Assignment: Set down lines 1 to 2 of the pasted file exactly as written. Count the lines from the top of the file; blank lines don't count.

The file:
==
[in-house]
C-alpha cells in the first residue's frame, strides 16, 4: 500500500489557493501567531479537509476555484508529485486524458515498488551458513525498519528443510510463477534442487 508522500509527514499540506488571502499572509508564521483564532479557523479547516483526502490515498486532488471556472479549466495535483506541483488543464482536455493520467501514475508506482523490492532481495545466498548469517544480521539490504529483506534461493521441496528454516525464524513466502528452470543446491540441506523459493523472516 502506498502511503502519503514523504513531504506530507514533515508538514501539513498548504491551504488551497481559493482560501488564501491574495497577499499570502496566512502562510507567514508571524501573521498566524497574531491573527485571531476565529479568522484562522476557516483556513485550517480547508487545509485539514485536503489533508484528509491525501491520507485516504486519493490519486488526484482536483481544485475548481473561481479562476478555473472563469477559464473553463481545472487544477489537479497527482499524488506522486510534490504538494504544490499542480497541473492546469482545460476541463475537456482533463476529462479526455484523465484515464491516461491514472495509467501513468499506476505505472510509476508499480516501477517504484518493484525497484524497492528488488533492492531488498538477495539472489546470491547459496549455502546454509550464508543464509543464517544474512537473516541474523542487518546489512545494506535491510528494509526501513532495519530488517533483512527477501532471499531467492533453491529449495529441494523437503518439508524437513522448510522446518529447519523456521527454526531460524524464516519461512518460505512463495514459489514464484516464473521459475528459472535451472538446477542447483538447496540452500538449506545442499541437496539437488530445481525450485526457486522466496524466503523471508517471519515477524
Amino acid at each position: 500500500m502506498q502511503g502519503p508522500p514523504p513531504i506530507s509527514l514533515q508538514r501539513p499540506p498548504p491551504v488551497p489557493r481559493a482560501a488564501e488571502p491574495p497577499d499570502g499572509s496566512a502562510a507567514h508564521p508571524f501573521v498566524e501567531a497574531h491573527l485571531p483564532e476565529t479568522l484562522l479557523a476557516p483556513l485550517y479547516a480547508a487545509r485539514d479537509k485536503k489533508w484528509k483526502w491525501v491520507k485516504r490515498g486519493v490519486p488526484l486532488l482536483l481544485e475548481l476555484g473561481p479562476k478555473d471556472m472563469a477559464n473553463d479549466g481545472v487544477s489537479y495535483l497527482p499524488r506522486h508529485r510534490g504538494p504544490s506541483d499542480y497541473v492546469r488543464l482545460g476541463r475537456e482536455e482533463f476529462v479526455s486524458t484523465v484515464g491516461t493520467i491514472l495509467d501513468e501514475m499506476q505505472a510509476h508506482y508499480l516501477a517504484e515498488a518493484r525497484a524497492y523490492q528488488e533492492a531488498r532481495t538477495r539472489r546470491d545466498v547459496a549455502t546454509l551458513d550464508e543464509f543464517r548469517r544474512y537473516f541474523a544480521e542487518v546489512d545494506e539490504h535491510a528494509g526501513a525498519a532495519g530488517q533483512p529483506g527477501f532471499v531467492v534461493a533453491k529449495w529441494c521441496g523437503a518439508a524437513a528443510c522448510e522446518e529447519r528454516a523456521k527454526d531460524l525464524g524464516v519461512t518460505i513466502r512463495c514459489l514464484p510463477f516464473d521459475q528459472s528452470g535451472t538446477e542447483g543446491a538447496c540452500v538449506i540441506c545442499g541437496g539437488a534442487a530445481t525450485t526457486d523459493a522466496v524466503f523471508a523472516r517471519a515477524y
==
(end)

[in-house]
C-alpha cells in the first residue's frame, strides 16, 4: 500500500489557493501567531479537509476555484508529485486524458515498488551458513525498519528443510510463477534442487 508522500509527514499540506488571502499572509508564521483564532479557523479547516483526502490515498486532488471556472479549466495535483506541483488543464482536455493520467501514475508506482523490492532481495545466498548469517544480521539490504529483506534461493521441496528454516525464524513466502528452470543446491540441506523459493523472516 502506498502511503502519503514523504513531504506530507514533515508538514501539513498548504491551504488551497481559493482560501488564501491574495497577499499570502496566512502562510507567514508571524501573521498566524497574531491573527485571531476565529479568522484562522476557516483556513485550517480547508487545509485539514485536503489533508484528509491525501491520507485516504486519493490519486488526484482536483481544485475548481473561481479562476478555473472563469477559464473553463481545472487544477489537479497527482499524488506522486510534490504538494504544490499542480497541473492546469482545460476541463475537456482533463476529462479526455484523465484515464491516461491514472495509467501513468499506476505505472510509476508499480516501477517504484518493484525497484524497492528488488533492492531488498538477495539472489546470491547459496549455502546454509550464508543464509543464517544474512537473516541474523542487518546489512545494506535491510528494509526501513532495519530488517533483512527477501532471499531467492533453491529449495529441494523437503518439508524437513522448510522446518529447519523456521527454526531460524524464516519461512518460505512463495514459489514464484516464473521459475528459472535451472538446477542447483538447496540452500538449506545442499541437496539437488530445481525450485526457486522466496524466503523471508517471519515477524